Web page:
When it comes to nutrition in dogs, there are 6 basic nutrients that they need: water, proteins, fats, carbohydrates, minerals, and vitamins. The percentage of each nutrient will vary based on breed and age, so you should discuss percentages of each with your vet. However, here are some basic overviews of nutrition guidelines in senior dog food.
American Kennel Club recommends an increased protein-to-calorie ratio with at least 25% of calories coming from protein. As your dog ages, they might lose some muscle mass. More protein in their diet can help with this. As dog’s age, their energy levels slow down. If this is the case for your pup, consider a lower-calorie dog food. Obesity is very common in dogs, especially seniors, so you want to keep their weight in check so they can live longer. If your dog is the opposite and loses weight, you might want to consider increasing the fat and calorie content of their food. If your dog has kidney issues, heart issues, or urinates frequently, you will want to keep them on a low-sodium diet and increase their water intake. This will ensure that they don’t become dehydrated.
Common Senior Dog Ailments & Foods to Help
As your dog gets older, he or she might develop certain health problems. These health problems will differ based on age, breed, and overall health. Here are a few of the most common aging issues along with food supplements or tips that can help.
Senior dogs may develop dental or gum issues. It’s important to frequently brush their teeth and get them properly cleaned if needed to avoid these issues escalating. If your pup does develop dental issues, wet or soft dog food is a great option because it doesn’t hurt them to chew.
Joint Pain or Arthritis
Dr. Heather Frankfurt, a Texas-vet, recommends products with, “MSM, chondroitin, and glucosamine—when combined, these ingredients promote healthy joints.” Raising your dog’s food and water bowl may also help with joint pain because it means your dog does not have to bend over to eat.
General Health & Aging
One of the best supplements to keeping your dog healthy is antioxidants. Some can carry anti-aging properties as well. As easy way to add antioxidants is through some dog-safe fruits, vegetables, berries, and turmeric or through dog foods that offer them in the kibble.
Obesity can cause several other health issues in dogs. To ensure that your dog isn’t overweight, make sure they’re still getting enough physical activity and exactly the right amount of their dog food.
As your pup gets older, he or she may get more confused or have cognitive function issues. Omega-3 fatty acids can help with brain and heart health. Dr. Judy Morgan, a vet with a specialty in food therapy, recommends sardines or fish oil supplements.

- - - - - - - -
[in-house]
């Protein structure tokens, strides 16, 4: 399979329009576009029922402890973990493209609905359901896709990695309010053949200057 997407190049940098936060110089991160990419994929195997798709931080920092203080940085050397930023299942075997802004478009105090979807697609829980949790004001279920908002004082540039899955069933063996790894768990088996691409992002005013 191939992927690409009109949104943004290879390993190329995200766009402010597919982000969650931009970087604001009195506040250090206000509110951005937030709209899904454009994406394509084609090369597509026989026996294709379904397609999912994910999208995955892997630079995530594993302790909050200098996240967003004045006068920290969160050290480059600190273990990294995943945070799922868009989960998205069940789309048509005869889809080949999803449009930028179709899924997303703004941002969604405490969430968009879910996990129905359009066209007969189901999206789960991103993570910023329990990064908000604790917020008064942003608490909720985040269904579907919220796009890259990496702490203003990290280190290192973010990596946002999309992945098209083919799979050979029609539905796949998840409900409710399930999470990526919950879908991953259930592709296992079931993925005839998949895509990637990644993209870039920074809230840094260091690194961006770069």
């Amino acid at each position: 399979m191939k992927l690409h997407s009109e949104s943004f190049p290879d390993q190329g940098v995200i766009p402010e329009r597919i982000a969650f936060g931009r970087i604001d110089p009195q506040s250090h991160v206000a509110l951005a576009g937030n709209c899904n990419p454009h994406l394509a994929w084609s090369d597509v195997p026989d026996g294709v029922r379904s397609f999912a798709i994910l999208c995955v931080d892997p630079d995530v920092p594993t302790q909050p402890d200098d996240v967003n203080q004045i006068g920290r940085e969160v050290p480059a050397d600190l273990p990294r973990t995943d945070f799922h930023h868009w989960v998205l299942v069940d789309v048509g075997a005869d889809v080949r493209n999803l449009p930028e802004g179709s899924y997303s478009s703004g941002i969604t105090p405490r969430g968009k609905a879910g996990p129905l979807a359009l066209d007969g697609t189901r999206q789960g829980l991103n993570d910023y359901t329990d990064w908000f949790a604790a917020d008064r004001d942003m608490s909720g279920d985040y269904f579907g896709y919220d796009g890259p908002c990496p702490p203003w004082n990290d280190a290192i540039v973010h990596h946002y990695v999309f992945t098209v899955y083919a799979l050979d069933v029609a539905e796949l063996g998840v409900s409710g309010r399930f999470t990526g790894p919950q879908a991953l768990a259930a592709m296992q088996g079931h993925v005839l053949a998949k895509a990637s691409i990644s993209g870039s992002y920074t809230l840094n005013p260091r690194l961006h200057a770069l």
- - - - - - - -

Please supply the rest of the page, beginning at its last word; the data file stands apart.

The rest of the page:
Making the Switch
When you’ve decided on the right dog food, here’s the best way to switch. You don’t want to just change up your dog’s food completely. Instead, you’ll want to gradually mix the two foods together. When you have about a week’s worth of old dog food left in your bag, gradually add a bit of the new food to the old food. Here’s a good template:
Day 1: 90% old food, 10% new food
Day 2: 70% old food, 30% new food
Day 3: 50% old food, 50% new food
Day 4: 30% old food, 70% new food
Day 5: 10% old food, 90% new food
Day 6: 100% new food
Don’t feel like you need to measure all of your dog’s food by ounce to make sure the percentage is correct, just add a bit more of the new food every day. Monitor your dog closely and if you observe any changes, call your vet. Switching too fast can upset your dog’s stomach and cause them to have digestive issues.
If you’re switching dog foods because of a medical issue like heart disease or kidney failure, your vet may want you to switch the food over cold turkey. However, your vet will let you know if that’s the case. If you’re switching because of their age or your personal preference, doing the gradual method works just fine.
If your dog is a picky eater, it can be even more difficult to want to switch dog foods. Dogs can be picky eaters for many reasons. First, we recommend seeing a vet to make sure their eating habits are not the cause of an underlying issue. Once you’ve ruled out any health issues, you can start addressing their eating habits. The most common reason dogs are picky is because they’ve been fed human food or treats and they’re holding out for something better.
Here are some things you can do to address your picky eater:
- Don’t feed them human food or table scraps
- Limit the amount of time their food is out to 30 minutes
- Avoid un-necessary treats
- Consider adding a food topper to make their food a bit more interesting
If all else fails and they don’t want to eat, consider feeding them a food with a high protein count so they’ll get enough nutrients, even if they only eat a small amount.
If you end up buying a bag of dog food and your dog decides they don’t like it, and you can’t return it, consider donating it to your local pet shelter. Most shelters are always in need of food and it might make you feel good to donate.
As you can see, there are so many options for senior dog food. It can be overwhelming, but it can be easily managed by following the steps listed above. It’s important to take care of your dog throughout his or her whole life, including senior years! Picking a great food will ensure that they’re well fed, taken care of, and happy as they age.